Opinion: Medical assistance in dying has been a blessing for my husband. But a federal law makes it inaccessible for millions of Americans.

Editor’s note: Ginger Fairchild is a Registered Veterinary Nurse with a Bachelor’s degree in Psychology. She lives in Burbank, California. The opinions expressed in this commentary are his own. Read more opinion on CNN.


My husband, Matt Fairchild, a retired Army sergeant and Gulf War veteran, made the decision to seek medical assistance in dying – a doctor’s office available in 10 states and Washington, DC, to terminally ill, mentally capable patients who decide to self-ingest a prescribed drug to die peacefully.

Matt passed away on January 21, and while I miss him more than words can describe, I’m grateful he was given the opportunity to end his suffering. Matt loved life, and at only 52 he didn’t want to die. But after going through nearly a decade of chemotherapy, radiation, hospitalizations and surgeries in a valiant attempt to cure the skin cancer that had spread to her brain, bones and lymph nodes, it was a blessing to give him the opportunity to be home. and take the medication to pass serenely.

Given the difference physician-assisted dying has made to Matt and the unnecessary suffering it has spared him, I hope this option will be available to others as well. Unfortunately, for millions of Americans who depend on federally funded medical insurance and facilities, medical assistance in dying is financially inaccessible, in large part because of a decades-old law that prohibits the use of federal funds to pay for this end of life. choice of care.

Surveys specific to medical assistance in dying are limited, but Gallup Poll 2020 found widespread support for patients with terminal illnesses to have access to end-of-life care options. Legislation allowing medical assistance in dying was also introduced in at least a dozen states in the 2021-2022 legislative session alone. Despite this, medical assistance in dying remains a largely misunderstood practice.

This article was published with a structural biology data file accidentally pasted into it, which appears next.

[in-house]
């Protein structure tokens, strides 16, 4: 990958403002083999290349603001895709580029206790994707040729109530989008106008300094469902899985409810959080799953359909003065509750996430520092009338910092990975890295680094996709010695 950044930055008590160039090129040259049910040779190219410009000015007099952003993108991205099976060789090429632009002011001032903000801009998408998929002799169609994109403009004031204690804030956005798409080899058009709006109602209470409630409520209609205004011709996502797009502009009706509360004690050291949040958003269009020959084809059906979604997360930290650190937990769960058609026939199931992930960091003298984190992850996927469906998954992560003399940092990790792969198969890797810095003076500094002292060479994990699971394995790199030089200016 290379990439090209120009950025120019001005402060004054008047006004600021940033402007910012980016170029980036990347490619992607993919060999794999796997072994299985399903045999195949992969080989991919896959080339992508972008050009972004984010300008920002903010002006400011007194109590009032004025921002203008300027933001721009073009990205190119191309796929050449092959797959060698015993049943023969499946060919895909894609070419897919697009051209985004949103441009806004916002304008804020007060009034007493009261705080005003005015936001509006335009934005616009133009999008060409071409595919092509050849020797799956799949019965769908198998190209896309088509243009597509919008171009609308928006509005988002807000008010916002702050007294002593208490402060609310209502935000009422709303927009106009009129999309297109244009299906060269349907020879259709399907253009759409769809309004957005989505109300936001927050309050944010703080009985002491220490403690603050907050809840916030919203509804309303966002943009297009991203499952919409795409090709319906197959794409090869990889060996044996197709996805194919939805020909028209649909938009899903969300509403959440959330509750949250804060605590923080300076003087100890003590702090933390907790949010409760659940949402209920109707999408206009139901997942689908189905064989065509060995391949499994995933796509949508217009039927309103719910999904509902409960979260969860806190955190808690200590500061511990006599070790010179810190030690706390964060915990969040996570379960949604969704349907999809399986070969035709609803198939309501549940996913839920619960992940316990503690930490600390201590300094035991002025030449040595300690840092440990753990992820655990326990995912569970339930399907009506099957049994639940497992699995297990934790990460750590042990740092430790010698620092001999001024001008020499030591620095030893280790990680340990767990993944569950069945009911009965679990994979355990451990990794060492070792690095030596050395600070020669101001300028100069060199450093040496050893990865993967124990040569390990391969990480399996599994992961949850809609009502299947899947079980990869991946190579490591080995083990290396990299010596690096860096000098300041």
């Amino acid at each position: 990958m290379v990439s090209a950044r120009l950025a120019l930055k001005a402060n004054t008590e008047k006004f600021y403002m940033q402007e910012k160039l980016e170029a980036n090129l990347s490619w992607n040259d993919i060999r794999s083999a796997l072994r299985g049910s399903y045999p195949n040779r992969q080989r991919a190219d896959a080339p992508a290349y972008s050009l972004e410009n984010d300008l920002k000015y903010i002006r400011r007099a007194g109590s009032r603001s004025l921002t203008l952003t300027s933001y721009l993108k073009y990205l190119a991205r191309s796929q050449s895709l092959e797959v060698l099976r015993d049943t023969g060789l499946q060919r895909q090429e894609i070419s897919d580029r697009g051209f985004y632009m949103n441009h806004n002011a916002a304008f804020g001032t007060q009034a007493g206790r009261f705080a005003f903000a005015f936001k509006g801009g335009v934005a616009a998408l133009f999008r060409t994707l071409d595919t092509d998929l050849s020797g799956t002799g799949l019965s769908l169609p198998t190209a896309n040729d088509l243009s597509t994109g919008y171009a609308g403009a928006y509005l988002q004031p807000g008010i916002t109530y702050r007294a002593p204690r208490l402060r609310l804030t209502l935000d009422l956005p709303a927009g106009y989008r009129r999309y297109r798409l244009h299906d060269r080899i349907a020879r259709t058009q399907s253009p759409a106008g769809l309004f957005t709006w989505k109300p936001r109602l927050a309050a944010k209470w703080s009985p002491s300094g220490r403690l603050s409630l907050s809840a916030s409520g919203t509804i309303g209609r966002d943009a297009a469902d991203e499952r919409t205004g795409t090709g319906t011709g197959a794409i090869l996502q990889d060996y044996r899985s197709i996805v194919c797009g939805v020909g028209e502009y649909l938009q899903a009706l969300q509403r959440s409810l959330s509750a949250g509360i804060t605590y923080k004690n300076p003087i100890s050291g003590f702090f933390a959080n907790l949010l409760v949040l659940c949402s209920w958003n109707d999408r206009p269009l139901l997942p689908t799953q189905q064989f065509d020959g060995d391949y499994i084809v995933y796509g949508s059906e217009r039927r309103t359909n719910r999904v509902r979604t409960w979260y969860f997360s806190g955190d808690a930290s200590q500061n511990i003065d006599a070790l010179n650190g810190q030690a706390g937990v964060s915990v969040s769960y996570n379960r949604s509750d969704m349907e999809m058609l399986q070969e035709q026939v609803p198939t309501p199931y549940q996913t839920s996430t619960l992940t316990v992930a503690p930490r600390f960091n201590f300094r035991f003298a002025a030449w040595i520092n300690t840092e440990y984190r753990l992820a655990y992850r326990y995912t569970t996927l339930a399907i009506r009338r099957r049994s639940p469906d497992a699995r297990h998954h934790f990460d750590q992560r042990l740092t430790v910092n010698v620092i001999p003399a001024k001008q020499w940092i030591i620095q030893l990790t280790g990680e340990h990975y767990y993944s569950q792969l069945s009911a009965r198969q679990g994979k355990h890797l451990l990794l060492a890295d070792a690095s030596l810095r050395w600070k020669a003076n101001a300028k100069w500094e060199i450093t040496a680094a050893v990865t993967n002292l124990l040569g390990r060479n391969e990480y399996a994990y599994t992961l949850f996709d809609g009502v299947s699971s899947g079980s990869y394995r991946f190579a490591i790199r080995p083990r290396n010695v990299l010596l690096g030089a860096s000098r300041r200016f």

It is often likened to medically assisted suicide, suicide and euthanasia, terms that the media often misuse and opponents deliberately use to describe it. As a registered veterinary nurse and the spouse of a loved one who has had medical assistance in dying, this equivalence bothers me.

Euthanasiawhich is illegal in the United States, is an intentional act by which another person, not the dying person, administers the lethal drug, according the American Medical Association. In contrast, medical assistance in dying requires patients to be able to take the medication themselves. This stipulation keeps them in control of the process so they can always change their minds and decide not to take the drug.

It is also important to emphasize that patients should meet specific criteria to qualify for medical assistance in dying. State laws also establish several safeguards, such as requiring doctors to tell people about other end-of-life care options and requiring doctors to offer patients the option to cancel their requests. In Matt’s case, he had to meet 13 different requirements in California before medical assistance in dying was possible.

Like cultural anthropologist Anita Hannig Put the, “Terminal patients who request assisted death are not suicidal. Absent a terminal prognosis, they have no independent desire to end their lives. Many patients who seek medical assistance in dying feel deeply offended when the medical practice is labeled as suicide or assisted suicide. The Journal of Palliative Medicine published peer-reviewed clinical criteria for physician-assisted dying, not physician-assisted suicide.